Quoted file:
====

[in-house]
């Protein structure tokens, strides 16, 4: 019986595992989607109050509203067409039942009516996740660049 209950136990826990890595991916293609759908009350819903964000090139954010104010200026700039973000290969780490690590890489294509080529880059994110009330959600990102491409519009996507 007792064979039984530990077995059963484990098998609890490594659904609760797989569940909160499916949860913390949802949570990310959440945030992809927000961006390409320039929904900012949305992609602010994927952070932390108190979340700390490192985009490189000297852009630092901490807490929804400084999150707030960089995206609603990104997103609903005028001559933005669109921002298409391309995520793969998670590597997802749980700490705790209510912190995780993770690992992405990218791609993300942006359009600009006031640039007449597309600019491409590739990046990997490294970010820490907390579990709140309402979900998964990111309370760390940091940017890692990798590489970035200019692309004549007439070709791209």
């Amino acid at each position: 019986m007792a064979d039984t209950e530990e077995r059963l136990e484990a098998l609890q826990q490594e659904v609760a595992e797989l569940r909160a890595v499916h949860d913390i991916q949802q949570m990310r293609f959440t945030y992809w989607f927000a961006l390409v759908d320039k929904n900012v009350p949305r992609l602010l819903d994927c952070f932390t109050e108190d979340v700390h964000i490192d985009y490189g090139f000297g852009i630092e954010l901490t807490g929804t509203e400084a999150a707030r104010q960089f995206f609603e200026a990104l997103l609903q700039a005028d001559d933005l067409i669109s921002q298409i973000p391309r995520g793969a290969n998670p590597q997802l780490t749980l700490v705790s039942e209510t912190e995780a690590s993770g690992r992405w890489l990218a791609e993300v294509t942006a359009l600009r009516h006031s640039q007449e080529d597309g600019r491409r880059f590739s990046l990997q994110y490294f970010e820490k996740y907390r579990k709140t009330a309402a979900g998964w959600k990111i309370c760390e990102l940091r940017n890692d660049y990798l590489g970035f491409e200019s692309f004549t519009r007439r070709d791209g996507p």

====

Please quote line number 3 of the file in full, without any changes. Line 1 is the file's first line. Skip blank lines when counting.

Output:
């Amino acid at each position: 019986m007792a064979d039984t209950e530990e077995r059963l136990e484990a098998l609890q826990q490594e659904v609760a595992e797989l569940r909160a890595v499916h949860d913390i991916q949802q949570m990310r293609f959440t945030y992809w989607f927000a961006l390409v759908d320039k929904n900012v009350p949305r992609l602010l819903d994927c952070f932390t109050e108190d979340v700390h964000i490192d985009y490189g090139f000297g852009i630092e954010l901490t807490g929804t509203e400084a999150a707030r104010q960089f995206f609603e200026a990104l997103l609903q700039a005028d001559d933005l067409i669109s921002q298409i973000p391309r995520g793969a290969n998670p590597q997802l780490t749980l700490v705790s039942e209510t912190e995780a690590s993770g690992r992405w890489l990218a791609e993300v294509t942006a359009l600009r009516h006031s640039q007449e080529d597309g600019r491409r880059f590739s990046l990997q994110y490294f970010e820490k996740y907390r579990k709140t009330a309402a979900g998964w959600k990111i309370c760390e990102l940091r940017n890692d660049y990798l590489g970035f491409e200019s692309f004549t519009r007439r070709d791209g996507p």